WINSTON-SALEM, N.C. -- The Partnership for Prosperity will continue the work Poverty Thought Force began in 2015.
- There are 10 scheduled listening sessions around the city through April
- About one quarter of African-Americans are living at or below the poverty level, according to the mayor
- Information about the Partnership can be found here
The Force created a list of 56 recommendations for ways Winston-Salem can lower the poverty rate, now the partnership will look for ways to implement them.
“Overall poverty in Winston has gone from 26 percent to 21 percent. Poverty among African-Americans has dropped 36 percent to 26 percent, but still, if you think about it, that means that one quarter of African-American citizens are living at or below the poverty level," Mayor Allen Joines said.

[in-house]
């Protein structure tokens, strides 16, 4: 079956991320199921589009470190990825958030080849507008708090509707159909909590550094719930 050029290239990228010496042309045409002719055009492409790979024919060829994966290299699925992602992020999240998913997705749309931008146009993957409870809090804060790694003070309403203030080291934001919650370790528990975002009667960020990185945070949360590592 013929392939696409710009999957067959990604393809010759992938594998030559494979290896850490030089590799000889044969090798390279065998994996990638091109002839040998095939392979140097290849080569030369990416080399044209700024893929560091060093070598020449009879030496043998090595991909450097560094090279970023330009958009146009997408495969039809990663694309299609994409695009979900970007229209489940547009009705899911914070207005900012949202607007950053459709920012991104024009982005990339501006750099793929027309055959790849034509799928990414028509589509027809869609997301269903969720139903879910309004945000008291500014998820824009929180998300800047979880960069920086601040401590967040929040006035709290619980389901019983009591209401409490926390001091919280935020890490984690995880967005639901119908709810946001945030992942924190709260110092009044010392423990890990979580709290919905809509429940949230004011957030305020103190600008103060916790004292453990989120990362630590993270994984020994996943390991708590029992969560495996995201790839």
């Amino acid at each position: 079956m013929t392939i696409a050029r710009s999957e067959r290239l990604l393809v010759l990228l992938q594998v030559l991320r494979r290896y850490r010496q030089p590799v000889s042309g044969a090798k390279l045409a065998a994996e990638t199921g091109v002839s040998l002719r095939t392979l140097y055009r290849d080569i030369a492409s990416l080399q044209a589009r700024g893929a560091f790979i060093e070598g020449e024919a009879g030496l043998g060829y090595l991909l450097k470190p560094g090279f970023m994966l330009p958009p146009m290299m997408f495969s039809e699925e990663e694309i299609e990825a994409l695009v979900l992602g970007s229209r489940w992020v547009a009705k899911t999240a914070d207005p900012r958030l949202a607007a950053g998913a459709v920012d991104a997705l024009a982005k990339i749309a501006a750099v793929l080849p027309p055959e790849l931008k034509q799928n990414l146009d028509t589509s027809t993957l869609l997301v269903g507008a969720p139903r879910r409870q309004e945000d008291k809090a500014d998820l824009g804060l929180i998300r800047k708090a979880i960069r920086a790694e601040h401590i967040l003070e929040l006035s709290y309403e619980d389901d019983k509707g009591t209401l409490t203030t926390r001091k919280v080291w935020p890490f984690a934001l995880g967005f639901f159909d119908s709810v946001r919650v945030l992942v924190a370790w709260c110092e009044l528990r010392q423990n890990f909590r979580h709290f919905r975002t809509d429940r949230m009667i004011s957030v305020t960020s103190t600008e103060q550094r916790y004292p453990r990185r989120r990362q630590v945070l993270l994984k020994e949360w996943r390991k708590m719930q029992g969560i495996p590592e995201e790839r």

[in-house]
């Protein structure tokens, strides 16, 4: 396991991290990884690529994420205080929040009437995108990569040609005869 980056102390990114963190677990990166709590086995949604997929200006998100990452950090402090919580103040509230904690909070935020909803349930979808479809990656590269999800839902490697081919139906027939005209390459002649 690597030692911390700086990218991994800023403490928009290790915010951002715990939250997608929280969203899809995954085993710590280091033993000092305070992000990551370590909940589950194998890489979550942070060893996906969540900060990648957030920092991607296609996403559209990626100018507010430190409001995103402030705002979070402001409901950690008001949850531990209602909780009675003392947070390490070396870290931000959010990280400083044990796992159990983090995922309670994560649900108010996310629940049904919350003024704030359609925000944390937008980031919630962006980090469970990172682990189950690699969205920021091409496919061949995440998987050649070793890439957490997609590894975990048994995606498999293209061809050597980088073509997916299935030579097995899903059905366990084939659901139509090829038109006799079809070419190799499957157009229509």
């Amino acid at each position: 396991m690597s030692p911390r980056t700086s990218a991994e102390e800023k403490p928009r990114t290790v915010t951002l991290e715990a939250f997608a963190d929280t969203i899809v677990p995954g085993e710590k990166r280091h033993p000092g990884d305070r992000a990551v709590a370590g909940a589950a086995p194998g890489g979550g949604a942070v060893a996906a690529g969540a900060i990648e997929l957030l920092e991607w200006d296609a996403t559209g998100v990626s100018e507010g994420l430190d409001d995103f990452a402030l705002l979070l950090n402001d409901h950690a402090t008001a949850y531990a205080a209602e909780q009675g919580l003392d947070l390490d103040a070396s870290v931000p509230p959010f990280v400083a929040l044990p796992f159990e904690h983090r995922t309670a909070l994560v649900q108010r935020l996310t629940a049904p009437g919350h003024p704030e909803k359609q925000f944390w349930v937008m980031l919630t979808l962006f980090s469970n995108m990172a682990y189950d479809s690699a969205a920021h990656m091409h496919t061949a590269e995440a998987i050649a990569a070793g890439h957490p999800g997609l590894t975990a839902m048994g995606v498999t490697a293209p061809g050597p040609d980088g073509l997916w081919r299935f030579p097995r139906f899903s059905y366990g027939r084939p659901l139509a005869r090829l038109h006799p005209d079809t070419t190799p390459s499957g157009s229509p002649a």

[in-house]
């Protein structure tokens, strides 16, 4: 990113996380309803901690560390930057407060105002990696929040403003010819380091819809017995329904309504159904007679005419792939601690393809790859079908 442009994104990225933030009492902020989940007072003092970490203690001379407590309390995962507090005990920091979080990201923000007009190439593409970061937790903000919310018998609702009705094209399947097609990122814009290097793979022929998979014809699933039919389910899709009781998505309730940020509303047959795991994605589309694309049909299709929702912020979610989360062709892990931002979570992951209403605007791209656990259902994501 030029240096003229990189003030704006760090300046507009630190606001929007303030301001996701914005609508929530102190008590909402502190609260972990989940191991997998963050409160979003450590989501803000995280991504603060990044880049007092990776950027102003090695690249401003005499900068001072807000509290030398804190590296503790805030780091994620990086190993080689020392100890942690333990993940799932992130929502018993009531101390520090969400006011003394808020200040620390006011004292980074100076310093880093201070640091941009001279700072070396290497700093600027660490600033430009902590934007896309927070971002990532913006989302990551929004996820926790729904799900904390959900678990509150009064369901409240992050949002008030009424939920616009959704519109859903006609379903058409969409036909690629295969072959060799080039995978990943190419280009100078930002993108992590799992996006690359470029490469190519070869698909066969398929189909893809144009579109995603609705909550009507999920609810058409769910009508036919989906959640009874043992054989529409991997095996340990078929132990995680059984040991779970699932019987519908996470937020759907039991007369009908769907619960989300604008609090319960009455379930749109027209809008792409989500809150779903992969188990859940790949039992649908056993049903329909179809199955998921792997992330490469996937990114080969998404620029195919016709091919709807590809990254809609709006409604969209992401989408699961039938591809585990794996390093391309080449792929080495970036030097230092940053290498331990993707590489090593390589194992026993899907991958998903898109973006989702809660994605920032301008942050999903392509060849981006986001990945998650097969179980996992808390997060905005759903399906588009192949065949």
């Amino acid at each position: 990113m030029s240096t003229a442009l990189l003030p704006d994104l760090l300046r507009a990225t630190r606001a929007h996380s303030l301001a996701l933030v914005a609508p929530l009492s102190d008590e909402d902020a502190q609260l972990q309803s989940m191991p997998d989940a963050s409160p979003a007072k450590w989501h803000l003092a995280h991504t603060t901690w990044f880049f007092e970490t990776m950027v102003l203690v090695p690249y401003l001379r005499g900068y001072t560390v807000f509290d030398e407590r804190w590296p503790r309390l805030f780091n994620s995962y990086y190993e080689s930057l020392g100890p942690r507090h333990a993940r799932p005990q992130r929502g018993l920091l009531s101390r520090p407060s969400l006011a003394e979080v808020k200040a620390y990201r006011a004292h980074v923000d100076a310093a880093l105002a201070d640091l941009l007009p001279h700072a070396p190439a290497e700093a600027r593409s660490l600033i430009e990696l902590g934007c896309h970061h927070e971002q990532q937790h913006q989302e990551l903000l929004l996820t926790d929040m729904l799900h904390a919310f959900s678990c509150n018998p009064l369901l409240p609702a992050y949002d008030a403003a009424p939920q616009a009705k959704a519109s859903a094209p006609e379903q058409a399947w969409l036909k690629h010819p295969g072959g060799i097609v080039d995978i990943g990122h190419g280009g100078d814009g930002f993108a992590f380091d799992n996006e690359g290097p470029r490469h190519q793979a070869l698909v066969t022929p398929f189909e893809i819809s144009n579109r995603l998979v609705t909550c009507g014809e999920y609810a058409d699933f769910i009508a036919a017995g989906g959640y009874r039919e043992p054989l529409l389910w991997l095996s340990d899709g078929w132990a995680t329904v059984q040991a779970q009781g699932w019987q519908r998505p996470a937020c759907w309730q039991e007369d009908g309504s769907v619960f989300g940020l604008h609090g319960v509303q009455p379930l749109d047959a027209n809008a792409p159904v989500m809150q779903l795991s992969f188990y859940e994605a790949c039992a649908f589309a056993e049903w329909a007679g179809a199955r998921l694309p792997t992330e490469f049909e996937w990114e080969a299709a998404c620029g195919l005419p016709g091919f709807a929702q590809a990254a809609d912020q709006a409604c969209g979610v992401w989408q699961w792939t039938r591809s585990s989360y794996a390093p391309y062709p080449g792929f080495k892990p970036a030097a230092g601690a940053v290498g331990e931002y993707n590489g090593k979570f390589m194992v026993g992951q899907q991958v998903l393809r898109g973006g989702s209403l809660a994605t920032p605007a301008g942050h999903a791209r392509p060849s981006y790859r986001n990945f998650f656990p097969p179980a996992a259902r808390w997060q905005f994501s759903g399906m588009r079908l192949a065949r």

Partnership leaders have already scheduled 10 listening sessions around the city through April. The executive director says it's imperative to get community cooperation.
"For too long in this town there was a tradition of things coming from the top down and people being told what they need instead of the people telling what they need. So that's why that's just paramount to us to start from the ground up," John Railey said.
He and Chanel Nestor will lead the group. Nestor grew up in Winston-Salem and says she's seen how people can bring themselves out of poverty, but that it's not possible for everyone to do alone.
"I feel like a lot of people were there because of situations, not necessarily because they didn't have the will to do better. It's because life happens,” Nestor said.
Information about the Partnership can be found here.